What are the different types of shark species

Did you know sharks are older than trees? Sharks first appeared almost 400 million years ago and have been extraordinarily resilient, having survived all five global mass extinctions, including the Permian-Triassic extinction that wiped out 95% of all life on Earth.

Today, more than 450 species of shark swim throughout the world’s salt and fresh waters. Here’s a list of some of the most common or memorable types of shark.

Whale Shark (Rhincodon typus)

Whale shark at Georgia Aquarium. Credit: Wikimedia Commons.

Sharks are cartilaginous fish and the huge whale shark is not only the biggest shark but also the largest fish in the world. The slow-moving whale shark can measure up to 12.6 meters (41.5 feet) in length and weigh 20 tons. That’s about the size of a school bus.

That may sound frightening, but the good news is whale sharks aren’t predators. The elusive shark is a filter-feeding shark, whose diet consists of krill, fish eggs, crab larvae, and only occasionally any small fish or octopus that gets caught in its 1.5-meter (4.9-foot) wide mouth. According to researchers at the  Atmosphere and Ocean Research Institute, whale sharks can survive for weeks without food. During such starvation periods, they may ingest seaweed and other plants.

The species is classified as endangered by the International Union for the Conservation of Nature. Their numbers and habitat have decreased dramatically over the last decades, primarily due to human activity like offshore drilling and fishing.

Angelshark (Squatina)

Japanese angelshark (Squatina japonica). Credit: Wikimedia Commons.

Angelsharks were once one of the most abundant shark species swimming in the coastal waters of Western Europe and Northern Africa. They have flattened bodies and wide pectoral fins, which make them look similar to rays.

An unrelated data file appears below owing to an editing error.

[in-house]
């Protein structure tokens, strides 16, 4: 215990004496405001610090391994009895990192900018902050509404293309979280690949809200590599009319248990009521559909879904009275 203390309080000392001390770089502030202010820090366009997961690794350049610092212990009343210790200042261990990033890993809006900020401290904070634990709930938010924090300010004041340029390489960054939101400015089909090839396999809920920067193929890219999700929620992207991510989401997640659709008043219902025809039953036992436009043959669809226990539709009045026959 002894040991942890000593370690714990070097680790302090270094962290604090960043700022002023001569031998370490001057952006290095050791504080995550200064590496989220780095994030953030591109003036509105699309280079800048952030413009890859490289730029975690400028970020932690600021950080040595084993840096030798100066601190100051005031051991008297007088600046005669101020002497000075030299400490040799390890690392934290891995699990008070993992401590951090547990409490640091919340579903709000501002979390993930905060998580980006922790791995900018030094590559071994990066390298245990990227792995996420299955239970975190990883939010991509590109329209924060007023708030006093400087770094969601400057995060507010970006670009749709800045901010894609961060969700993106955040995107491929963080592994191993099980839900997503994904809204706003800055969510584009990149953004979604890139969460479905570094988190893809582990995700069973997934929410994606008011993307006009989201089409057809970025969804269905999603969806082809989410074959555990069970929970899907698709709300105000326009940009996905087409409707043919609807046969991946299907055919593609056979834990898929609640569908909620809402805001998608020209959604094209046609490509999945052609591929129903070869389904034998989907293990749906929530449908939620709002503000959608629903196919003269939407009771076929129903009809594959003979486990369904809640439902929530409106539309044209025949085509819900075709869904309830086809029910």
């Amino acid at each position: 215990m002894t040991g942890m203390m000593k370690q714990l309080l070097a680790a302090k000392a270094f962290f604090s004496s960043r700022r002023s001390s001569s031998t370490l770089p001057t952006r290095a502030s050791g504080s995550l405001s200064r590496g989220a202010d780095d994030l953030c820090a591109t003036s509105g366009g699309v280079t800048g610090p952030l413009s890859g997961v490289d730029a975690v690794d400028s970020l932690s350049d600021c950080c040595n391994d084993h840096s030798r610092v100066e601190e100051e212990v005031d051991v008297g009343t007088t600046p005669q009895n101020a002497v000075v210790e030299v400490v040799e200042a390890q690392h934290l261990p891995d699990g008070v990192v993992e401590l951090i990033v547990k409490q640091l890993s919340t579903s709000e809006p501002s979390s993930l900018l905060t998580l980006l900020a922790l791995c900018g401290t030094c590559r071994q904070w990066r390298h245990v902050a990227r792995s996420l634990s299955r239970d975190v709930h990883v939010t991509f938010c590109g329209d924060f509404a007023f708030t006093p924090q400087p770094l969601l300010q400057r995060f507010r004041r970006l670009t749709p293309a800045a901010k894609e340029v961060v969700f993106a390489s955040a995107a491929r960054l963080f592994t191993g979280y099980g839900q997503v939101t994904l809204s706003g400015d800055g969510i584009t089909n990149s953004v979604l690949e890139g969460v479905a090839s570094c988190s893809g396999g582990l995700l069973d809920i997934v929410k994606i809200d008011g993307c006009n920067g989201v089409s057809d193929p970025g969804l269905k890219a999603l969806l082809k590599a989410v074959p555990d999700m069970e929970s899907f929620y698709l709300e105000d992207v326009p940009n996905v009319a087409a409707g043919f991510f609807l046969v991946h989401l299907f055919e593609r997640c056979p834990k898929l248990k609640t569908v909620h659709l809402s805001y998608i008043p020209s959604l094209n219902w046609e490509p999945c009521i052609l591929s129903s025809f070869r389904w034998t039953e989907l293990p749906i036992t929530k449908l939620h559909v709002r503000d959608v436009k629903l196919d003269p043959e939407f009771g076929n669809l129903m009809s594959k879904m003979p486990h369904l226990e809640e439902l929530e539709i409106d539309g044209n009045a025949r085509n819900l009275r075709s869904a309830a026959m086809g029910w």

Although they can be found all over the world, nowadays angelsharks remain most abundant in the western and eastern sides of the Atlantic and Pacific oceans, respectively, where they linger on the very bottom of the ocean. These sharks stay buried in the sand and mud of the ocean floor, with only their eyes poking out. They can stay in this position for days at a time, waiting for their favorite prey — typically fish, crustaceans, or mollusks.

Humans have long known about them, with angelsharks mentioned in ancient writings by such authors as Aristotle, Mnesitheus, Diphilus, and Pliny the Elder, who considered the angelshark’s meat as an important food source and its skin as a useful material for polishing ivory and wood.

Unfortunately, overfishing has driven the angelshark close to extinction, with populations estimated to have declined by up to 90% in the past 45 years. The IUCN lists the angelshark as critically endangered.

But there are also reasons to be optimistic. Angelshark fishing has been illegal in the Mediterranean Sea since 2011 and in all coastal waters of any EU member country since 2010.

Shortfin Mako Shark (Isurus oxyrinchus)

Shortfin mako shark in the north atlantic at Condor Bank, Azores. Credit: Wikimedia Commons.

The Shortfin Mako is thought to be the fastest of all sharks, having been recorded swimming up to 32 km/h (20 mph).

These sharks have very pointed snouts and long gill slits. They grow slowly but can reach up to 13 feet long (4 meters) and live to be over 30 years old.

Shortfin makos are very aggressive predators that feed near the top of the food chain on large marine fishes such as swordfish, tuna, marine mammals, and even other sharks. They’ve also been blamed for some reported shark attacks on humans, though most involved fishermen who dragged hooked makos into their boats.

Prior to their attack, makos swim in figure-eight patterns and approach their prey with their mouths open.

Makos are highly migratory and can travel across entire oceans, although they prefer waters off the coast of New England and the Mid-Atlantic. Due to overfishing, stocks of mako sharks have been dramatically depleted, compelling the World Conservation Union to list them as “Near Threatened”.

Hammerhead Shark (Sphyrnidae)

Scalloped Hammerhead Shark  (Sphyrna Lewini). Credit: Wikimedia Commons.

The hammerhead sharks are a group of sharks that form the family Sphyrnidae. They’re also among the most recognizable sharks in the world due to the distinctive hammer-shaped structures of their heads.